A dedicated scientist who helps make it rain in the UAE has been rewarded with permanent residency in the country.
Professor Linda Zou, noted for her research work in rain enhancement, said it was an "honour" to be recognised for her contribution.
In a move to position the UAE as an incubator of talents and skills, the Federal Authority for Identity and Citizenship issued permanent residency visas to 2,500 scientists, researchers and investors on Tuesday.
"It is a good feeling when your work and effort as a scientist and researcher have been directly recognised by the government," Prof Zou told The National.
“Receiving such an honour proves the important role of science and research innovation when it comes to the advancement of our society and country.”
The long-term goal is to attract leading international scholars to the UAE to boost the talent pool of the nation.
Living in the Emirates for five years, Prof Zou, from the Department of Civil Infrastructure and Environmental Engineering at Khalifa University in Abu Dhabi, said rewarding residents with "specialised backgrounds" is a smart move.
“Knowledge and innovation play a critical role in positioning the country with a competitive edge, regionally and globally.
“By doing this, the UAE government is supporting scientific research with the aim to develop a knowledge economy.
“I hope more academics strive to be a part of such rapid transformation and development."
In 2016, Prof Zou, from China, was one of three awardees to be offered a grant by the country's Research Programme for Rain Enhancement.
At that time she applied for a patent for the use of a titanium dioxide coating on salt particles. Her research proved that high levels of water vapour adsorption was possible when using the particles, which led to more effective cloud seeding methods.
With her long-term future now secured, she said her "innovative research in using nanomaterials for cloud seeding" will continue to gain momentum.
"My current project has come to an end... [the particles] are being used in field cloud seeding operations. If I get more funding, I will surely continue my research."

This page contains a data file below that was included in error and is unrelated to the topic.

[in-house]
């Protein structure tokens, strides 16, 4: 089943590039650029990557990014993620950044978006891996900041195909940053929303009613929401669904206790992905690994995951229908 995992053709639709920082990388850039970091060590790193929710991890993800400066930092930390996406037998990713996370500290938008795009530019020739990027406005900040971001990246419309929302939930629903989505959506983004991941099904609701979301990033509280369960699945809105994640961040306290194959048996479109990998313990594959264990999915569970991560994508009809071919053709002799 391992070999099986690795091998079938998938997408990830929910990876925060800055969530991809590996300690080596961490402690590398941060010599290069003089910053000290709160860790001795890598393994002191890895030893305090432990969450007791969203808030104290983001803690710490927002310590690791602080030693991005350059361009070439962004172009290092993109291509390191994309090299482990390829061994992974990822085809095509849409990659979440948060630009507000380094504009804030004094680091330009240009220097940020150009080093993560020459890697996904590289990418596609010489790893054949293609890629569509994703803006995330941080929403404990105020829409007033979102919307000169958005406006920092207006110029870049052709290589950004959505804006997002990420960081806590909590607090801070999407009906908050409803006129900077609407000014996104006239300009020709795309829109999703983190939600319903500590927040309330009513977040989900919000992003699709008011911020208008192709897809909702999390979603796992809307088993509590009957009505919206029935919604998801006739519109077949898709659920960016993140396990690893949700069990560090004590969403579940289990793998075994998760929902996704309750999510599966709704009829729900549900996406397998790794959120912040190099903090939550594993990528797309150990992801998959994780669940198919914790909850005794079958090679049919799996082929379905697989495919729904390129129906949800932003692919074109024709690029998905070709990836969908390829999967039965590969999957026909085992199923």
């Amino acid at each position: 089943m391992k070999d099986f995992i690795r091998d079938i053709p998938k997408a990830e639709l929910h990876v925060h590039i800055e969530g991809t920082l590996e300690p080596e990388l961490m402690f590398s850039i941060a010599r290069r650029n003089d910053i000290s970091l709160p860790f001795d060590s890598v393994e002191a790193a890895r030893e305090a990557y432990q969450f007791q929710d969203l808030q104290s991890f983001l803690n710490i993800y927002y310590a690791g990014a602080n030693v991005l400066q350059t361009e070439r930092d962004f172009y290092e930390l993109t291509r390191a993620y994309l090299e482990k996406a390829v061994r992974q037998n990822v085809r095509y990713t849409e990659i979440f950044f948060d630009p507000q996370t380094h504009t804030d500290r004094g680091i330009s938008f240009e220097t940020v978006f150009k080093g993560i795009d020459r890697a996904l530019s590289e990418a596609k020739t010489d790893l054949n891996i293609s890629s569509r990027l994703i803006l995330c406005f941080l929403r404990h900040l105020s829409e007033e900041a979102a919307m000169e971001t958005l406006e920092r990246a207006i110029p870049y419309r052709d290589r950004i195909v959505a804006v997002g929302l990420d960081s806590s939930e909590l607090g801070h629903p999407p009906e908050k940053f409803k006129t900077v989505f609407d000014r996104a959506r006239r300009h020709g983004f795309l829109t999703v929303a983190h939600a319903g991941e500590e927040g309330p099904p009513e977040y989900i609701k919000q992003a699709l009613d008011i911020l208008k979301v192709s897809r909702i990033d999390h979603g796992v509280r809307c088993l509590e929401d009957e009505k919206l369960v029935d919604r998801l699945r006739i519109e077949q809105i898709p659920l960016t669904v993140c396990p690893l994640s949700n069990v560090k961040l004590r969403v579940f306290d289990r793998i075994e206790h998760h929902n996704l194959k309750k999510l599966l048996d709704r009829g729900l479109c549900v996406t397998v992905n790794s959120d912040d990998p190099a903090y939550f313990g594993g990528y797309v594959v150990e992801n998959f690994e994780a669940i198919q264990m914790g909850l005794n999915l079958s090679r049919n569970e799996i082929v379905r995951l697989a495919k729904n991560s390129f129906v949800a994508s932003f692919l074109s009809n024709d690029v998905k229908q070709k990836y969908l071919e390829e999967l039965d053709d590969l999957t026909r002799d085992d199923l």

Fellow Khalifa University professor, Wesley Cantwell, from the UK, was also given a golden card residency visa on Tuesday.
“I am honoured to be among the first scientists to receive this award,” he said.
“Research often involves long-term horizons but having the option to stay in the UAE for a long period, build a research group and establish a strong research activity will be appealing to many internationally-recognised academics.”
Professor Ernesto Damiani, director of the Information Security Centre at Khalifa University, said it will inspire young talent to stay in the UAE to pursue their studies.
"Residency visas provide the longer horizon that has become essential for leaving a mark in complex research areas like Artificial Intelligence or life sciences," said the Italian-born professor.
“Longer term participation in UAE research on the part of innovators and scientists will surely bring higher returns.”
The permanent visa residency plan – known as the golden card scheme – was launched in May.
Also granted to heavyweight business investors who have lived in the UAE for years, benefits of the unique visa system were extended to few family members.
In June, Mohammed Rahman, chairman and managing director of Al Haramain Perfumes Group, was the first non-resident Bangladeshi to receive a golden card visa. To add celebration to the occasion, his brother and son also secured residency status with a 10-year visa as part of the UAE government drive.